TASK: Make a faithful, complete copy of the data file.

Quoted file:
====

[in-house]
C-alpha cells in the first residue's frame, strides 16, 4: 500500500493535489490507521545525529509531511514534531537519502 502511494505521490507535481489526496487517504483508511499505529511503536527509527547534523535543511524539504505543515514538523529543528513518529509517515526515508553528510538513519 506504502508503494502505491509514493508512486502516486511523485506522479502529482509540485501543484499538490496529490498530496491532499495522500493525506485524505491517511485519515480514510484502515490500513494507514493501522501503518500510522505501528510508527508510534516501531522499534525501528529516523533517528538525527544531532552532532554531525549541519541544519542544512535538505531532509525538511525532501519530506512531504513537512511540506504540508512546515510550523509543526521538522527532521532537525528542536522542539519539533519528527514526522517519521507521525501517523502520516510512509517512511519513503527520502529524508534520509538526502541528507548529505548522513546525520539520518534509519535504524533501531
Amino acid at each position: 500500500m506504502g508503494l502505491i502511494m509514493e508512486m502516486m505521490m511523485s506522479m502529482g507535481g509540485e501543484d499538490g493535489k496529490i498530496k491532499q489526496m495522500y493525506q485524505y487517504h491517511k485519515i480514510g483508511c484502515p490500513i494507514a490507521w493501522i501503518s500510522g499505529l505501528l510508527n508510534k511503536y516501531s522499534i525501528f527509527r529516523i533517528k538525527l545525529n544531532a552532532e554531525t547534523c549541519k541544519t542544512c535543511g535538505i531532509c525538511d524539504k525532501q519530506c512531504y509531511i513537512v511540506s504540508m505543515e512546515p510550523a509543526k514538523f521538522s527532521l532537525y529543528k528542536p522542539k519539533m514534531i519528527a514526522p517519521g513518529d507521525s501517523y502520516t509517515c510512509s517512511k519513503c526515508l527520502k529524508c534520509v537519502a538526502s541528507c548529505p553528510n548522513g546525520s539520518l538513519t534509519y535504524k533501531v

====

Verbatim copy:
[in-house]
C-alpha cells in the first residue's frame, strides 16, 4: 500500500493535489490507521545525529509531511514534531537519502 502511494505521490507535481489526496487517504483508511499505529511503536527509527547534523535543511524539504505543515514538523529543528513518529509517515526515508553528510538513519 506504502508503494502505491509514493508512486502516486511523485506522479502529482509540485501543484499538490496529490498530496491532499495522500493525506485524505491517511485519515480514510484502515490500513494507514493501522501503518500510522505501528510508527508510534516501531522499534525501528529516523533517528538525527544531532552532532554531525549541519541544519542544512535538505531532509525538511525532501519530506512531504513537512511540506504540508512546515510550523509543526521538522527532521532537525528542536522542539519539533519528527514526522517519521507521525501517523502520516510512509517512511519513503527520502529524508534520509538526502541528507548529505548522513546525520539520518534509519535504524533501531
Amino acid at each position: 500500500m506504502g508503494l502505491i502511494m509514493e508512486m502516486m505521490m511523485s506522479m502529482g507535481g509540485e501543484d499538490g493535489k496529490i498530496k491532499q489526496m495522500y493525506q485524505y487517504h491517511k485519515i480514510g483508511c484502515p490500513i494507514a490507521w493501522i501503518s500510522g499505529l505501528l510508527n508510534k511503536y516501531s522499534i525501528f527509527r529516523i533517528k538525527l545525529n544531532a552532532e554531525t547534523c549541519k541544519t542544512c535543511g535538505i531532509c525538511d524539504k525532501q519530506c512531504y509531511i513537512v511540506s504540508m505543515e512546515p510550523a509543526k514538523f521538522s527532521l532537525y529543528k528542536p522542539k519539533m514534531i519528527a514526522p517519521g513518529d507521525s501517523y502520516t509517515c510512509s517512511k519513503c526515508l527520502k529524508c534520509v537519502a538526502s541528507c548529505p553528510n548522513g546525520s539520518l538513519t534509519y535504524k533501531v